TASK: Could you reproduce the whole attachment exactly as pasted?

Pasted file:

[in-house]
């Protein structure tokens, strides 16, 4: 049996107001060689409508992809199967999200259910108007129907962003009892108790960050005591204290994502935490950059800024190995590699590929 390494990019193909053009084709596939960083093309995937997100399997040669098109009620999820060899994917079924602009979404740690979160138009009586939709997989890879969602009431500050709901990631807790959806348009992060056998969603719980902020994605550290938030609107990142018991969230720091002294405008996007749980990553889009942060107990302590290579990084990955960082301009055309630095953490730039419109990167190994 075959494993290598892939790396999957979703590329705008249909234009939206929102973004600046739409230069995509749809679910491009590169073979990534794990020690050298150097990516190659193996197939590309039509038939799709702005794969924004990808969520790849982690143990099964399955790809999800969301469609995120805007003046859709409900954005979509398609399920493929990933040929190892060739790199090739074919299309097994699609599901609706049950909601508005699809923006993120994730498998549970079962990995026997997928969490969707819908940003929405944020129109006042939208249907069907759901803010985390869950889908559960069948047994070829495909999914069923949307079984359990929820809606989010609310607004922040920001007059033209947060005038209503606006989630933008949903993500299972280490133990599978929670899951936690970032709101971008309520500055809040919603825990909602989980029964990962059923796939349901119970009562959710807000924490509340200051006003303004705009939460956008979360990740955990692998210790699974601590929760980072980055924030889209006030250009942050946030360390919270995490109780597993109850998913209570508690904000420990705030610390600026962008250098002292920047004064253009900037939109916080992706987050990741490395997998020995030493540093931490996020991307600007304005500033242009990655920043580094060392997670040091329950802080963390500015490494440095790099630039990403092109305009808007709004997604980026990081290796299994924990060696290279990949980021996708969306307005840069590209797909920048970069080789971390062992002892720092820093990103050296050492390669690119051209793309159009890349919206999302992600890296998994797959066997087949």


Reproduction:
[in-house]
């Protein structure tokens, strides 16, 4: 049996107001060689409508992809199967999200259910108007129907962003009892108790960050005591204290994502935490950059800024190995590699590929 390494990019193909053009084709596939960083093309995937997100399997040669098109009620999820060899994917079924602009979404740690979160138009009586939709997989890879969602009431500050709901990631807790959806348009992060056998969603719980902020994605550290938030609107990142018991969230720091002294405008996007749980990553889009942060107990302590290579990084990955960082301009055309630095953490730039419109990167190994 075959494993290598892939790396999957979703590329705008249909234009939206929102973004600046739409230069995509749809679910491009590169073979990534794990020690050298150097990516190659193996197939590309039509038939799709702005794969924004990808969520790849982690143990099964399955790809999800969301469609995120805007003046859709409900954005979509398609399920493929990933040929190892060739790199090739074919299309097994699609599901609706049950909601508005699809923006993120994730498998549970079962990995026997997928969490969707819908940003929405944020129109006042939208249907069907759901803010985390869950889908559960069948047994070829495909999914069923949307079984359990929820809606989010609310607004922040920001007059033209947060005038209503606006989630933008949903993500299972280490133990599978929670899951936690970032709101971008309520500055809040919603825990909602989980029964990962059923796939349901119970009562959710807000924490509340200051006003303004705009939460956008979360990740955990692998210790699974601590929760980072980055924030889209006030250009942050946030360390919270995490109780597993109850998913209570508690904000420990705030610390600026962008250098002292920047004064253009900037939109916080992706987050990741490395997998020995030493540093931490996020991307600007304005500033242009990655920043580094060392997670040091329950802080963390500015490494440095790099630039990403092109305009808007709004997604980026990081290796299994924990060696290279990949980021996708969306307005840069590209797909920048970069080789971390062992002892720092820093990103050296050492390669690119051209793309159009890349919206999302992600890296998994797959066997087949």